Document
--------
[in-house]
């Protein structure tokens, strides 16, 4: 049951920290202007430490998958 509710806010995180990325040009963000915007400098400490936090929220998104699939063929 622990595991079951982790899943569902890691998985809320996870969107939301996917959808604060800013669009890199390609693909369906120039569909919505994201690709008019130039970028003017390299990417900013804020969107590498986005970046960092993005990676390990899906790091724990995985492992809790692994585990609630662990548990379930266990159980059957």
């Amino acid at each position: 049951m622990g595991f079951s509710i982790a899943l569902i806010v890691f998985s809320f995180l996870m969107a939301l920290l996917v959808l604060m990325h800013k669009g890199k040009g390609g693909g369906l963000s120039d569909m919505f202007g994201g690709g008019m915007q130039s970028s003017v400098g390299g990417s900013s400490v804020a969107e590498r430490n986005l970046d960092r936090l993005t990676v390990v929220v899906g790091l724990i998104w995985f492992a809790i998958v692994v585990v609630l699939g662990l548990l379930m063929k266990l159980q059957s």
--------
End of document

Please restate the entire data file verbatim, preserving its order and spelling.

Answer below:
[in-house]
């Protein structure tokens, strides 16, 4: 049951920290202007430490998958 509710806010995180990325040009963000915007400098400490936090929220998104699939063929 622990595991079951982790899943569902890691998985809320996870969107939301996917959808604060800013669009890199390609693909369906120039569909919505994201690709008019130039970028003017390299990417900013804020969107590498986005970046960092993005990676390990899906790091724990995985492992809790692994585990609630662990548990379930266990159980059957």
């Amino acid at each position: 049951m622990g595991f079951s509710i982790a899943l569902i806010v890691f998985s809320f995180l996870m969107a939301l920290l996917v959808l604060m990325h800013k669009g890199k040009g390609g693909g369906l963000s120039d569909m919505f202007g994201g690709g008019m915007q130039s970028s003017v400098g390299g990417s900013s400490v804020a969107e590498r430490n986005l970046d960092r936090l993005t990676v390990v929220v899906g790091l724990i998104w995985f492992a809790i998958v692994v585990v609630l699939g662990l548990l379930m063929k266990l159980q059957s």